Angela Merkel’s German, and European rule, appears to be coming to an end.
According to Zerohedge, leaders of Merkel’s CDU, and its Bavarian partners, the CSU, are meeting separately in Berlin and Munich, to agree on a common course about the coming days and weeks, however chances of a deal appear increasingly remote: according to Handelsblatt, Horst Seehofer, the CSU’s boss, federal interior minister and perennial Merkel gadfly, told one newspaper that he “can’t work with that woman anymore.”
Angela Merkel received a 2-week ultimatum to resolve Germany’s disastrous refugee policy, which could finally end a Merkel resignation as Chancellor.
US President Donald Trump decided to capitalize on Merkel’s misfortune, tweeting…
“The people of Germany are turning against their leadership as migration is rocking the already tenuous Berlin coalition. Crime in Germany is way up. Big mistake made all over Europe in allowing millions of people in who have so strongly and violently changed their culture!”
Zerohedge reports (https://www.zerohedge.com/news/2018-06-18/trump-people-germany-are-turning-against-their-leadership):
Trump, who is currently on the receiving end of a full court media press for his decision to separate migrant children from their parents at the border, which is what the “Russian collusion” attack narrative has pivoted to in the aftermath of the humiliating for the FBI OIG report, then took it up a notch and said that…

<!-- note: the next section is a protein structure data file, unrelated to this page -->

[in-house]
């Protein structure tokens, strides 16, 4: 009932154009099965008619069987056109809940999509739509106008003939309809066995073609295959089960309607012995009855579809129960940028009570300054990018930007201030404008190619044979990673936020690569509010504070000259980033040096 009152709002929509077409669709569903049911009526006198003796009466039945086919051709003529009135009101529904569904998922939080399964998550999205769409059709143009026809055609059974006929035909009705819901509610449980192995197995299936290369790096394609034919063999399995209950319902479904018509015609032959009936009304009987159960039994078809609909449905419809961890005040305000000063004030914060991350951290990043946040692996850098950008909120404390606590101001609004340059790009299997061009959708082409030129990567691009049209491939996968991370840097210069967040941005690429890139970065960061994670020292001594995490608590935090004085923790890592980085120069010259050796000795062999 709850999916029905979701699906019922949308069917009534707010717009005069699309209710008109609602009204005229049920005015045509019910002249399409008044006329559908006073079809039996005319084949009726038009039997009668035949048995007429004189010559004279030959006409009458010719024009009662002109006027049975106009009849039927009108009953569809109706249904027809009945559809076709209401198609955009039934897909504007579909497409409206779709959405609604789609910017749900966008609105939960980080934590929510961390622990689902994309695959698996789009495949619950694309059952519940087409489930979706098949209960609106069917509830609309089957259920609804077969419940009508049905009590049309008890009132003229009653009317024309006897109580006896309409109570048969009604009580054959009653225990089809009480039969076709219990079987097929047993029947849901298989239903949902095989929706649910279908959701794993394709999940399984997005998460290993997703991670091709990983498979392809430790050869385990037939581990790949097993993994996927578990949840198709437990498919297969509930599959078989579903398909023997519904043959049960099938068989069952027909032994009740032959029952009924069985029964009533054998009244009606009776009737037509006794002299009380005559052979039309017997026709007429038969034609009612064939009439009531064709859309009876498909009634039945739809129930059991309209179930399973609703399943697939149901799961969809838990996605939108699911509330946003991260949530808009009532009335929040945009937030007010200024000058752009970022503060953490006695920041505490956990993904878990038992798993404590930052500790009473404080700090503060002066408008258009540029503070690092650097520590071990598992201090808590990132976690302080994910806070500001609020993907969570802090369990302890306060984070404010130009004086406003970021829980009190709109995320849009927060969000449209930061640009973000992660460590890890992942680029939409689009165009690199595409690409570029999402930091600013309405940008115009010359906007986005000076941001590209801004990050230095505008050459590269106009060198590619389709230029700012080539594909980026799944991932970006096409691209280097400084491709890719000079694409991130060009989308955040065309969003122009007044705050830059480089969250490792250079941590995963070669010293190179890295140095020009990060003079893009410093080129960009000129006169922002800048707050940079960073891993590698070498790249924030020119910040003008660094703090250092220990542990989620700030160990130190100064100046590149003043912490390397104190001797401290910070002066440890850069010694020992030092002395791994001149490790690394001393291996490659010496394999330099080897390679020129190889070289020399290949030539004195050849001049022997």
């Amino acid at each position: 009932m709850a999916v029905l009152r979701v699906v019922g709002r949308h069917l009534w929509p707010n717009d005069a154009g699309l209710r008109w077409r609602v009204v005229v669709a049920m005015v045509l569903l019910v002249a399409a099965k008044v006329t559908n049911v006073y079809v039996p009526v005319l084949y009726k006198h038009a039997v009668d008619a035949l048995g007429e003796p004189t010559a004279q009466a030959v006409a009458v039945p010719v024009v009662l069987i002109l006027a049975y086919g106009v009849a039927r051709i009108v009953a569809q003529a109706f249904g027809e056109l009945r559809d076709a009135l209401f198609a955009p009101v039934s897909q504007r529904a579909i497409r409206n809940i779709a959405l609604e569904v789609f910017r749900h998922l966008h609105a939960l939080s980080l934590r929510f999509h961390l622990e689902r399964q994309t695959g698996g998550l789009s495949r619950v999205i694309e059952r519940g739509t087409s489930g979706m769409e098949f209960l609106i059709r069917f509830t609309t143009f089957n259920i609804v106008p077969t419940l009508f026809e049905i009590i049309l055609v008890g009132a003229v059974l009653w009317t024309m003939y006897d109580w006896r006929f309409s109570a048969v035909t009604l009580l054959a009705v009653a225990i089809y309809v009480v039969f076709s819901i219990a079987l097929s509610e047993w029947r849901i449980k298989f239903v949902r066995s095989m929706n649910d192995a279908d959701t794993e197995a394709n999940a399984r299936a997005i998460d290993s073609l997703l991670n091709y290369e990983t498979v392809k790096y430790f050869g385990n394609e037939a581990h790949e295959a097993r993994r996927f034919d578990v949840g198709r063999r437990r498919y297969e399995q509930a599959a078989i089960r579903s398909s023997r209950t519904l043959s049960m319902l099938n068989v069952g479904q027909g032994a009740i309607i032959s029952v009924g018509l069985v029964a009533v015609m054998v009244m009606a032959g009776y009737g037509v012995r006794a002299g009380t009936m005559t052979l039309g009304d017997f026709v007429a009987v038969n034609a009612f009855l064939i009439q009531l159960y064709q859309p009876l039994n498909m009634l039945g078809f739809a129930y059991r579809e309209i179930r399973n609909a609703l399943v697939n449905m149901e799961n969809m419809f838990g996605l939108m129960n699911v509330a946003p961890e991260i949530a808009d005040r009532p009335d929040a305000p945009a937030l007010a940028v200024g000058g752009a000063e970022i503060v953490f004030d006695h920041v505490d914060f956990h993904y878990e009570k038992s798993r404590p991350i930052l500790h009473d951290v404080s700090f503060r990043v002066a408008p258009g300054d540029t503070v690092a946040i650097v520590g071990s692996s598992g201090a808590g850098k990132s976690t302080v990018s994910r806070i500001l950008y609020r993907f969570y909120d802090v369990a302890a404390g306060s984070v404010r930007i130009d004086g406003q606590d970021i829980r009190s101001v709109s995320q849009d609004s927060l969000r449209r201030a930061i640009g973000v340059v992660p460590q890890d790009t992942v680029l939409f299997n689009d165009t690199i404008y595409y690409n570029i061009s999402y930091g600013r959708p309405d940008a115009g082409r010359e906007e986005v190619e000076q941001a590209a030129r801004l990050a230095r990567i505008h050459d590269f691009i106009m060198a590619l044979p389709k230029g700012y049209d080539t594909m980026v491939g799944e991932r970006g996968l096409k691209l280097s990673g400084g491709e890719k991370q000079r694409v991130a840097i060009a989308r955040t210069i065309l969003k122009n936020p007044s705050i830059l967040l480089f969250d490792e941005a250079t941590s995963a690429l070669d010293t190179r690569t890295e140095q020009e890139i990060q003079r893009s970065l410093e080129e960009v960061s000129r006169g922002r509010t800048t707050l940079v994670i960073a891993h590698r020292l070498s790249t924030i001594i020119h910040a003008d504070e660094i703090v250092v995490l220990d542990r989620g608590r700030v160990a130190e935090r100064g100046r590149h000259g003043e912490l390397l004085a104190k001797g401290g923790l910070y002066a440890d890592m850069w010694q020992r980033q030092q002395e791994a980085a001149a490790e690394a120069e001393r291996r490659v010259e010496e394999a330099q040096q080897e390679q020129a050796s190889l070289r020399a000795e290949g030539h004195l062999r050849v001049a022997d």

“We don’t want what is happening with immigration in Europe to happen with us!”
The Duran’s Alex Christoforou and Editor-in-Chief Alexander Mercouris, discuss a breaking and developing story, which could turn into a geo-political earthquake for Germany and the EU.
The people of Germany are turning against their leadership as migration is rocking the already tenuous Berlin coalition. Crime in Germany is way up. Big mistake made all over Europe in allowing millions of people in who have so strongly and violently changed their culture!
— Donald J. Trump (@realDonaldTrump) June 18, 2018
We don’t want what is happening with immigration in Europe to happen with us!
— Donald J. Trump (@realDonaldTrump) June 18, 2018
The issue is, as it has been since the crisis of 2015, refugees.
If Seehofer, acting as interior minister, really starts turning back asylum seekers at the border, this will count as open insubordination to Merkel. She would have to fire him. That would probably lead to a break between the CDU and CSU, which would cost their governing coalition with the Social Democrats its parliamentary majority.
Merkel would step down or be forced out.
Which is why, on Sunday Germany’s Bild said that Monday is “destiny day for Angela Merkel. For the government.”
As we discussed previously, Seehofer has been one of the fiercest critics of Merkel’s liberal stance that allowed a million asylum seekers into Germany since 2015. Heading into Monday, the interior minister wanted to turn away at the border new arrivals who have previously been registered in another EU country, often their first port of call, Italy or Greece, a proposal which however is a non-starter with both Italy and Greece.